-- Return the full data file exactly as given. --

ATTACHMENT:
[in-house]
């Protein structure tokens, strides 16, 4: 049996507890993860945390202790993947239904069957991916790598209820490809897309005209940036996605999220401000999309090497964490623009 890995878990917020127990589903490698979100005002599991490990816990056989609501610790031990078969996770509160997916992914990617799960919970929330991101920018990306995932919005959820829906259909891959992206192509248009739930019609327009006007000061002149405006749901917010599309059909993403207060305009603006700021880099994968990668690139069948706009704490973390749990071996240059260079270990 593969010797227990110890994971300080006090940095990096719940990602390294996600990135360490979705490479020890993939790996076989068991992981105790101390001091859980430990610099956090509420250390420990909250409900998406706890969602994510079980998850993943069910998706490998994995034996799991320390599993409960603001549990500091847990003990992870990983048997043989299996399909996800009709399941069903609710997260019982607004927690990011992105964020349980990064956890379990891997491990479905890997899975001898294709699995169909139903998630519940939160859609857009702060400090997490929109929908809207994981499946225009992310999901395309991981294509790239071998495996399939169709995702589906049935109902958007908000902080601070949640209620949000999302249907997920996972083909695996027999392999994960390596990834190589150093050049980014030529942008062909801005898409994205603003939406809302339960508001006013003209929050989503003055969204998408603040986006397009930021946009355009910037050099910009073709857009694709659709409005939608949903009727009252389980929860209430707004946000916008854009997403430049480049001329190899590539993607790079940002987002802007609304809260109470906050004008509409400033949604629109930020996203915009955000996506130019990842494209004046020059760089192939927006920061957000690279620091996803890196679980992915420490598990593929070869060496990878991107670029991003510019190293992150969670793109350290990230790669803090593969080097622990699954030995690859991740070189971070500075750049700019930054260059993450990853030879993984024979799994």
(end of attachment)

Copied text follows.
[in-house]
């Protein structure tokens, strides 16, 4: 049996507890993860945390202790993947239904069957991916790598209820490809897309005209940036996605999220401000999309090497964490623009 890995878990917020127990589903490698979100005002599991490990816990056989609501610790031990078969996770509160997916992914990617799960919970929330991101920018990306995932919005959820829906259909891959992206192509248009739930019609327009006007000061002149405006749901917010599309059909993403207060305009603006700021880099994968990668690139069948706009704490973390749990071996240059260079270990 593969010797227990110890994971300080006090940095990096719940990602390294996600990135360490979705490479020890993939790996076989068991992981105790101390001091859980430990610099956090509420250390420990909250409900998406706890969602994510079980998850993943069910998706490998994995034996799991320390599993409960603001549990500091847990003990992870990983048997043989299996399909996800009709399941069903609710997260019982607004927690990011992105964020349980990064956890379990891997491990479905890997899975001898294709699995169909139903998630519940939160859609857009702060400090997490929109929908809207994981499946225009992310999901395309991981294509790239071998495996399939169709995702589906049935109902958007908000902080601070949640209620949000999302249907997920996972083909695996027999392999994960390596990834190589150093050049980014030529942008062909801005898409994205603003939406809302339960508001006013003209929050989503003055969204998408603040986006397009930021946009355009910037050099910009073709857009694709659709409005939608949903009727009252389980929860209430707004946000916008854009997403430049480049001329190899590539993607790079940002987002802007609304809260109470906050004008509409400033949604629109930020996203915009955000996506130019990842494209004046020059760089192939927006920061957000690279620091996803890196679980992915420490598990593929070869060496990878991107670029991003510019190293992150969670793109350290990230790669803090593969080097622990699954030995690859991740070189971070500075750049700019930054260059993450990853030879993984024979799994």